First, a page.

31. 37


    I think I have the opposite problem where I don’t entertain my kids enough. :) No, I see the good in it. They pile in the car with no books, movies or toys for a 2 and 1/2 hour drive to grandpa and grandma’s house all the time, and really don’t bat an eye about what’s expected of them.

    It’s mostly due to lack of planning on my part, since getting packed and out the door takes all my mental energy. We talk and listen to kids music on the drive. At some point we may go through a drive through, and they are very content with that, even at the ages of 4 and 2.

    Thanks for the read. At least I feel a little less guilty about it now! I do agree that entertaining themselves is a good skill and very underrated in today’s world.

  32. 38

    Laura says

    I provide daycare in my home, so I’m not going on long trips with kids. But I get where you’re coming from on wanting to be entertained. I believe in supplying kids with a variety of things and then letting them explore and play. This is a big problem here because not only do the kids expect to be entertained but the parents expect me to sit and play one on one, all day long, every day. If I don’t they claim they’re paying me for nothing and that I am lazy.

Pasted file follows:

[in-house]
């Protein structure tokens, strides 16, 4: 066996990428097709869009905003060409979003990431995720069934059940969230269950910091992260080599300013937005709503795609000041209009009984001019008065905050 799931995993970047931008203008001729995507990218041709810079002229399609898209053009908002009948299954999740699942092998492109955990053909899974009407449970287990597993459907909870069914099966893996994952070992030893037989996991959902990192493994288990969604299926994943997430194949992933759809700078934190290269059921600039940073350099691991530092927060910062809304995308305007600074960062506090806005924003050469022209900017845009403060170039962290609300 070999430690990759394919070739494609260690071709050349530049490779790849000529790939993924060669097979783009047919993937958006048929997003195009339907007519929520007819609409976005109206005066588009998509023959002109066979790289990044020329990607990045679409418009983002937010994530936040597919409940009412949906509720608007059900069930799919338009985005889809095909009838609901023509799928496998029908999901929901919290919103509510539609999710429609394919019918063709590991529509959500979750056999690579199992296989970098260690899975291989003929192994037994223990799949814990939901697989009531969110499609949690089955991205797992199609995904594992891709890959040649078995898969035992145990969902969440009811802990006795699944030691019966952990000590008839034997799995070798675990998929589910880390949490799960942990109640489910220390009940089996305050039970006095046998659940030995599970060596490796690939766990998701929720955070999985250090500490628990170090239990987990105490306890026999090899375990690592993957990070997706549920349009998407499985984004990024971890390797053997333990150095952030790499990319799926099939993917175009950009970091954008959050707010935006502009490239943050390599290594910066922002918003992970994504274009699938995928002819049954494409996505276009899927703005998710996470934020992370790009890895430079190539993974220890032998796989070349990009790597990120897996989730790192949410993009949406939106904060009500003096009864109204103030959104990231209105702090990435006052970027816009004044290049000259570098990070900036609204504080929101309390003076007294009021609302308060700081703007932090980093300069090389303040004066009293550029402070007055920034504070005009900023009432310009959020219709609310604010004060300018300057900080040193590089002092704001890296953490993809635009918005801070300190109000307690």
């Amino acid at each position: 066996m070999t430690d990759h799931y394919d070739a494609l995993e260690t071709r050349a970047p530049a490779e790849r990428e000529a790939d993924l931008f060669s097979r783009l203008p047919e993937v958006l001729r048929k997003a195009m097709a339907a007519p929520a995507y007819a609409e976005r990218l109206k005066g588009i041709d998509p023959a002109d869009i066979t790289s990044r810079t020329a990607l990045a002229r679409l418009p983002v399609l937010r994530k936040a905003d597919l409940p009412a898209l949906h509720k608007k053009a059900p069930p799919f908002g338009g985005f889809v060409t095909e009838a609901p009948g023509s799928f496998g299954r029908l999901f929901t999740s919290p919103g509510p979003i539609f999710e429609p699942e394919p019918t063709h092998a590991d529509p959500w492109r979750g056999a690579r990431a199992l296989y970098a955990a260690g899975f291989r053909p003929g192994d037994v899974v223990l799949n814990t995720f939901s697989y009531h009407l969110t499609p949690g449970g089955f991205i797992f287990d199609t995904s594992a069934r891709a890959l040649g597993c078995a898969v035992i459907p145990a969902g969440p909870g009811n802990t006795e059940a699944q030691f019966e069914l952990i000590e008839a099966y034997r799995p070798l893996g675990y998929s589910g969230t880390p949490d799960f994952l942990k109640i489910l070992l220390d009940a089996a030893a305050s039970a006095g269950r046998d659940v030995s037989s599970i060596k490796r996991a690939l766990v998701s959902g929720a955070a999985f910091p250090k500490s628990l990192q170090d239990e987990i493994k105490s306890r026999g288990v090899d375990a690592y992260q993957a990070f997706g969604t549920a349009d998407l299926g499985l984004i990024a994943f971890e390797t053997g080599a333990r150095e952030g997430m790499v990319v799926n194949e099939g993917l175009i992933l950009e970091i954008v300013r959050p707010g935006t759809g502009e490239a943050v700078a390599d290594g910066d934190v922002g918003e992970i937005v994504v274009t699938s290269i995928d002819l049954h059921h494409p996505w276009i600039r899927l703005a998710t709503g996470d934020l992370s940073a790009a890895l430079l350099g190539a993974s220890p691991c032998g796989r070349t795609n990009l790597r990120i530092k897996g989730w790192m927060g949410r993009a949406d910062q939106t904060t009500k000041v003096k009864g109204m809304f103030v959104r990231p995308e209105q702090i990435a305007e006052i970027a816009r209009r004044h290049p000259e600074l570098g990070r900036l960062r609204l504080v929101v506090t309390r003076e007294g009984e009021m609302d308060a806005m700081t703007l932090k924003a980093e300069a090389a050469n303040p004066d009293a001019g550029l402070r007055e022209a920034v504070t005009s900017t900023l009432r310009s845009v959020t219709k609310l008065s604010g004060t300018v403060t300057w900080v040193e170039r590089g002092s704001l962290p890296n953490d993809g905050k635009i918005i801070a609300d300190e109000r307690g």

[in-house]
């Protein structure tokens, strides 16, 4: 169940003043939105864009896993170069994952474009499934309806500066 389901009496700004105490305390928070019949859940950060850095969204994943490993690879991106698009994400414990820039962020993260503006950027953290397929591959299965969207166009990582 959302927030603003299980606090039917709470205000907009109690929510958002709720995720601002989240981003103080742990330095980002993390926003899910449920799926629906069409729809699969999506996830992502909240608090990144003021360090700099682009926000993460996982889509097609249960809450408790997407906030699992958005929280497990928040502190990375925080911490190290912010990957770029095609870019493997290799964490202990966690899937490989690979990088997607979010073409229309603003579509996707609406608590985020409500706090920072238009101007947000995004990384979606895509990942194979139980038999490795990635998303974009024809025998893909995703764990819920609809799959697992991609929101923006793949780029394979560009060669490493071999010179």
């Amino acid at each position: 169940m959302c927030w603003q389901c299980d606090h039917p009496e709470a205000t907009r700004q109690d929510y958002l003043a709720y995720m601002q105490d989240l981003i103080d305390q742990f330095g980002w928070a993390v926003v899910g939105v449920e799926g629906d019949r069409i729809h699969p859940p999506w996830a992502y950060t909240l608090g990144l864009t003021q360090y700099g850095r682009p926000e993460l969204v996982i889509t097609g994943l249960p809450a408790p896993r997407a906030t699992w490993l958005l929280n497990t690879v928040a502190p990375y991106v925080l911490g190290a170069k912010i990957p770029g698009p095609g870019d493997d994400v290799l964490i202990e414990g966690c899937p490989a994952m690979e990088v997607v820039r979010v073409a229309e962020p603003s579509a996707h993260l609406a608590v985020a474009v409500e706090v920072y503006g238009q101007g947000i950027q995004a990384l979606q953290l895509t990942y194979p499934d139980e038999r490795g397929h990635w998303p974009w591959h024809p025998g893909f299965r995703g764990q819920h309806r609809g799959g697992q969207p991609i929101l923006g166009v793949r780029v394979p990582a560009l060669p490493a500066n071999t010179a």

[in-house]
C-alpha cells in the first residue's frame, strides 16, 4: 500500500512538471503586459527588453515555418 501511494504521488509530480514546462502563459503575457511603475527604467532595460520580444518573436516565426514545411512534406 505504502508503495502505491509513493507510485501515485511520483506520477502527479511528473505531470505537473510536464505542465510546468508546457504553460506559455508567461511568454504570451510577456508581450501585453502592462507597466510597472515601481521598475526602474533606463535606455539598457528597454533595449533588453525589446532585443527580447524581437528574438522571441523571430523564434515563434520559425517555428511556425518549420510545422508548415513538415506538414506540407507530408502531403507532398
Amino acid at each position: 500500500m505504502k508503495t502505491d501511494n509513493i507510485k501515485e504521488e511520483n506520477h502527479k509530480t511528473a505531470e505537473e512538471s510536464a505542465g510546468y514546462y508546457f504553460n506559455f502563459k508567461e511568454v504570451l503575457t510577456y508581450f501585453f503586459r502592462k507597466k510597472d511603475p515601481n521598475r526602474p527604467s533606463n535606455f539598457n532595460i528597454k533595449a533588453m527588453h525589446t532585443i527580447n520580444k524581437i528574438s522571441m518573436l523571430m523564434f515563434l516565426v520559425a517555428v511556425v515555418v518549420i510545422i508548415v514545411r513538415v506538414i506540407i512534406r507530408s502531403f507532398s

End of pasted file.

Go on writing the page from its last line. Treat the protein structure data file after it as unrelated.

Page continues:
Also, are you aware there are YouTube videos of grown men & women playing pretend with toys? Seriously, one of the daycare kids brought a tablet one day and showed me a video of a lady playing pretend with Barbie & Spiderman. I took the tablet away and encouraged the kids to try playing that on their own. They pouted and said they didn’t like playing, they just like watching the videos.